Benefit reforms in recent decades have pushed more people into work, but often into part-time, low-paid jobs with little prospect of future high wages, the Institute for Fiscal Studies (IFS) has said.
Benefit policy should look beyond the headline employment number and promote longer-term career progression, which would in turn boost tax revenues, the think tank suggested.
In a study of the UK benefit system, the IFS found that universal credit – the current flagship reform of means-tested benefits – appears to have helped claimants return to work more quickly.
But imposing job-search conditions on out-of-work lone parents pushed them into mostly part-time jobs paying on average £8,000 a year, the IFS said.
Almost none earned more than £20,000, putting them in the bottom 40% of the overall earnings distribution.
Some also responded by claiming incapacity benefits instead, where looking for work is not required.
The study found that revamps of the benefit system over the past 25 years strengthened the financial incentive for low earners with children, who are the main recipients of in-work benefits, to move from unemployment to part-time work.
However, the incentive for them to shift from part-time to full-time work has been weakened, as the transition implies losing 58p to taxes or withdrawn benefits for every £1 earned – 6p more than in 1998.
Universal credit has made little difference, even increasing the incentives to do so-called “mini-jobs” at very low hours, the think tank said.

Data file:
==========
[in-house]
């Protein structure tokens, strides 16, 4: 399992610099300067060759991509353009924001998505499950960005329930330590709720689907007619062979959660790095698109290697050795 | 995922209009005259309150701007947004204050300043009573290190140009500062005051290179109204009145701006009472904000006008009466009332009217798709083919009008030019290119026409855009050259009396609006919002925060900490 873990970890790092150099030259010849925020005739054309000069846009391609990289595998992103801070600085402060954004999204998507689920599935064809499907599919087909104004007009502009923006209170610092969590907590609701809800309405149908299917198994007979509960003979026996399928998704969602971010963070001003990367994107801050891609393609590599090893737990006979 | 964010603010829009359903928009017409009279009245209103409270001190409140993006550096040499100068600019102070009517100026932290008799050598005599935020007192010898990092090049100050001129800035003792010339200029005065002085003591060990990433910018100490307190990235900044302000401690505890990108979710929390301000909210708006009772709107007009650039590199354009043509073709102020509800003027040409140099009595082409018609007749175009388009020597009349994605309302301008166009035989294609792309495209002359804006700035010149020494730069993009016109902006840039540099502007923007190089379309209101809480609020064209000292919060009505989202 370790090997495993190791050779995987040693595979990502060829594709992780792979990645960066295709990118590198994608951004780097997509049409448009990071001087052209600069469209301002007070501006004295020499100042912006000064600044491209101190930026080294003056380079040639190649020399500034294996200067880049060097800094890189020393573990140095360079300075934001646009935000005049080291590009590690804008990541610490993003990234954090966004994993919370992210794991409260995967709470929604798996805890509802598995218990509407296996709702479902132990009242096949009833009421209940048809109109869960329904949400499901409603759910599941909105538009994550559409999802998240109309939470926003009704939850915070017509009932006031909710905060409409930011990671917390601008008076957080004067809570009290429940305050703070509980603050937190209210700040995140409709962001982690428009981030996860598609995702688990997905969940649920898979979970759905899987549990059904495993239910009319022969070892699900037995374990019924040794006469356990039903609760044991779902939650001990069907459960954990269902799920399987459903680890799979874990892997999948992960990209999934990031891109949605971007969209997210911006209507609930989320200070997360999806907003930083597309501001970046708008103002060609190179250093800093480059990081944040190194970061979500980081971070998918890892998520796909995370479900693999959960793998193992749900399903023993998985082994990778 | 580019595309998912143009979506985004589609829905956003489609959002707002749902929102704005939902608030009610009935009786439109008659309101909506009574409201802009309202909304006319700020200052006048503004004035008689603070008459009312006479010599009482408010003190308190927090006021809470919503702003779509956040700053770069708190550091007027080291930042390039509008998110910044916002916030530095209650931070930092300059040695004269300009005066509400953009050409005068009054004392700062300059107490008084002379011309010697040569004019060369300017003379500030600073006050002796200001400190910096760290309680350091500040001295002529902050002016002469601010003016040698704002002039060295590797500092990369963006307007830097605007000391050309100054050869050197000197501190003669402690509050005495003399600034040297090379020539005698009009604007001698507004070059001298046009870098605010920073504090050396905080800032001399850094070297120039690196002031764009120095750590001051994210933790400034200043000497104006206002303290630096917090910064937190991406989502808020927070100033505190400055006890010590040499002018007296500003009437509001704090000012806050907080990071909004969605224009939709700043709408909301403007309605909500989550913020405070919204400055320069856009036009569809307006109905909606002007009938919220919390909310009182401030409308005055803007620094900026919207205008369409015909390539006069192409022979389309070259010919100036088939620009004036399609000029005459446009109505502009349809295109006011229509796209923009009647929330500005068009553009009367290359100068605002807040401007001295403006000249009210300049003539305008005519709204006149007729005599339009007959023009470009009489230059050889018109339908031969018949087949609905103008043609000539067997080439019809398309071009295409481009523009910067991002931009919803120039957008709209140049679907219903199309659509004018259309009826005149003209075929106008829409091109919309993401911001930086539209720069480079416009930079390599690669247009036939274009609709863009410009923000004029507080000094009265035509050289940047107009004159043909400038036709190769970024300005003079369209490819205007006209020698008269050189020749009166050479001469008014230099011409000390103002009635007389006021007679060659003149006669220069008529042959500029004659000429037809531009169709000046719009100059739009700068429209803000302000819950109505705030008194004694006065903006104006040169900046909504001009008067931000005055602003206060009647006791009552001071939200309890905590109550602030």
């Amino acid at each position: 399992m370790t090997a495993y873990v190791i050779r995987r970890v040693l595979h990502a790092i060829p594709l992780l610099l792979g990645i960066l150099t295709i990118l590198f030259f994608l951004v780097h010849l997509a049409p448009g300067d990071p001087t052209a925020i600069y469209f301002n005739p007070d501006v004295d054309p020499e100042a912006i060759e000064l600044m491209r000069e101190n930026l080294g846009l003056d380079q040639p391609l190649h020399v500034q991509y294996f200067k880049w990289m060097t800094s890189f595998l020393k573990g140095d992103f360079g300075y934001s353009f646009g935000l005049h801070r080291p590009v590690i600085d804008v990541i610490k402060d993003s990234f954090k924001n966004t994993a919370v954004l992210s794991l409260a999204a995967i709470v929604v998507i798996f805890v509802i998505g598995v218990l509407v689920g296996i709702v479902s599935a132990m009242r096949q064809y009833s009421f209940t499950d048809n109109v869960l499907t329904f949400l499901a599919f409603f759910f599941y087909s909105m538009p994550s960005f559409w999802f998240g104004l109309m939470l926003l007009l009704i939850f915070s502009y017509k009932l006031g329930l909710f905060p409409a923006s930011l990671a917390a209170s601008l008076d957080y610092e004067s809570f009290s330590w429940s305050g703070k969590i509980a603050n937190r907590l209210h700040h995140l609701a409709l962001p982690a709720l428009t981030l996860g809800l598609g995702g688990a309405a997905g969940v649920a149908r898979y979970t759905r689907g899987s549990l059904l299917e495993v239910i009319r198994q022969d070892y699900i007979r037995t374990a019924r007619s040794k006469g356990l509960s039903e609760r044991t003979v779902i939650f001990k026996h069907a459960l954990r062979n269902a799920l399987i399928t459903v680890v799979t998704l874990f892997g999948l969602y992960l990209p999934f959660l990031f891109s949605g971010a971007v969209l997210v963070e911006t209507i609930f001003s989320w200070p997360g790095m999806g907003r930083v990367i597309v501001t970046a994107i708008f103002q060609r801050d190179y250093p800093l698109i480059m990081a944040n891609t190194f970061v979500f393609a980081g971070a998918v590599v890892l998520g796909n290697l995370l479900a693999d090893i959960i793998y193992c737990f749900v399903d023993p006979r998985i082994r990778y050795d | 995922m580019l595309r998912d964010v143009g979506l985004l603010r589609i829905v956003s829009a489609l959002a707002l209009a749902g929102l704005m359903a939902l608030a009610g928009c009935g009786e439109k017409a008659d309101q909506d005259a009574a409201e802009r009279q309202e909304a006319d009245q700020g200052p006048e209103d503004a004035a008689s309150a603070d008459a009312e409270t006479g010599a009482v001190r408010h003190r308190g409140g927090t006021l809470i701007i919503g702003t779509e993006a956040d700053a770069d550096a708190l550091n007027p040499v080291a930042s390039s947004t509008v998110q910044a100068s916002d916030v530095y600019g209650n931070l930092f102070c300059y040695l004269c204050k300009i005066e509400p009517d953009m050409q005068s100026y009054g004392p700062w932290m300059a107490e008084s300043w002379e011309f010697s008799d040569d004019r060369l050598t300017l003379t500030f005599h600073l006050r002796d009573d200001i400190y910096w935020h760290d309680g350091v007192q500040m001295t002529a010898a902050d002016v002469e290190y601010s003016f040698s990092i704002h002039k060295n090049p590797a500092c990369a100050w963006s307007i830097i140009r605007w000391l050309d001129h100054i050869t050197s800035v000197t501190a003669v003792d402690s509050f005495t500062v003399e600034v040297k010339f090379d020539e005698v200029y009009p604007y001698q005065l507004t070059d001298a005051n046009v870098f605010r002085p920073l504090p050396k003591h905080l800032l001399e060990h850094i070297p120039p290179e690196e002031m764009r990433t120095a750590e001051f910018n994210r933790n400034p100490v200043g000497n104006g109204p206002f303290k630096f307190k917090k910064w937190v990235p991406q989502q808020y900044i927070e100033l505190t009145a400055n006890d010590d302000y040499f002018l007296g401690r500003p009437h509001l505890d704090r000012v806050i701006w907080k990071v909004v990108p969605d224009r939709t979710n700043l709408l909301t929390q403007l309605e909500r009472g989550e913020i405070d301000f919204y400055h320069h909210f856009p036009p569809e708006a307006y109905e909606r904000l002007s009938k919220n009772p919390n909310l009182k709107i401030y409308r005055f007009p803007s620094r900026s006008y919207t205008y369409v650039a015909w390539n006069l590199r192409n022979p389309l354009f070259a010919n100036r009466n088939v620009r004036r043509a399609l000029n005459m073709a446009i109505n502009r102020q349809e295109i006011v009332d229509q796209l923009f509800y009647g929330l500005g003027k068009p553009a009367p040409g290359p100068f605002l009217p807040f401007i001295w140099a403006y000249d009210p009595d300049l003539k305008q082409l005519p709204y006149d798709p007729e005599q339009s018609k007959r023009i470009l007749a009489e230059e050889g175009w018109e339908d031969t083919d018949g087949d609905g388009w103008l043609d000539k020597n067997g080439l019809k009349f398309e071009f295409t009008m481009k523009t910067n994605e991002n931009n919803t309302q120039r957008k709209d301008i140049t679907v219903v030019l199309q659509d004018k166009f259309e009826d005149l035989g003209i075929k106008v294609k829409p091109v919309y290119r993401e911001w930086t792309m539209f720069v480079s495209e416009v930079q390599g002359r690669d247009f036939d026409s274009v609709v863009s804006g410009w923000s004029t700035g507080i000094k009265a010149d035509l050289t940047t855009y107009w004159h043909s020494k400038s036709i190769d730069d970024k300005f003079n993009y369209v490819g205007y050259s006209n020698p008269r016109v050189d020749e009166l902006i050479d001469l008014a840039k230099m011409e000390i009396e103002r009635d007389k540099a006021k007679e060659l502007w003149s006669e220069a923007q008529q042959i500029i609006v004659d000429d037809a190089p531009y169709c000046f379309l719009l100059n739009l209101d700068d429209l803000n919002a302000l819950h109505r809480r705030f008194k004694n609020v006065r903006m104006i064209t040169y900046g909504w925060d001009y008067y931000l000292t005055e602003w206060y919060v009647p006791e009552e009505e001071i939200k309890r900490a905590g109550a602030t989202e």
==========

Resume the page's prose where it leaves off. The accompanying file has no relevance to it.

Claimants therefore often linger in low-paid, part-time work while paying little in tax and still receiving in-work benefits.
IFS senior research economist Tom Waters said: “The kind of work they (the reforms) have tended to produce has been part-time and low-paid – which generally does not serve as a stepping stone to higher-paid work further down the line.
“Policymakers would do well to look beyond the headline employment number when setting benefits policy, and consider how the system – and other parts of policy – can be shaped to promote longer-term career progression.”
He said around half of the £100 billion spent each year on working-age benefits goes to families in work.
“We have high employment and chronic low earnings growth, meaning that an increasing share of the lowest-income families contain someone in paid work.”
Alex Beer, welfare programme head at the Nuffield Foundation – which funded the study, said it “casts doubt on the value of recent conditionality regimes taking a work first approach”.
“The findings raise concerning questions about the quality of low-paid jobs and highlight the need to consider childcare, education, skills and labour policies alongside the benefits regime,” he added.
A Department for Work and Pensions spokesperson said: “We have extended intensive support to almost a quarter of a million claimants in work but on low pay and from September we’ll be rolling out our ramped up in-work progression offer – providing dedicated work coach support to a further 500,000 claimants on Universal Credit to help them earn more and advance their careers.
“Our network of Jobcentres offers an extensive skills provision through apprenticeships, skills bootcamps as well as the sector-based Work Academy Programmes (SWAPs) which support claimants to upskill, helping them to enhance their earnings as well as their career prospects.”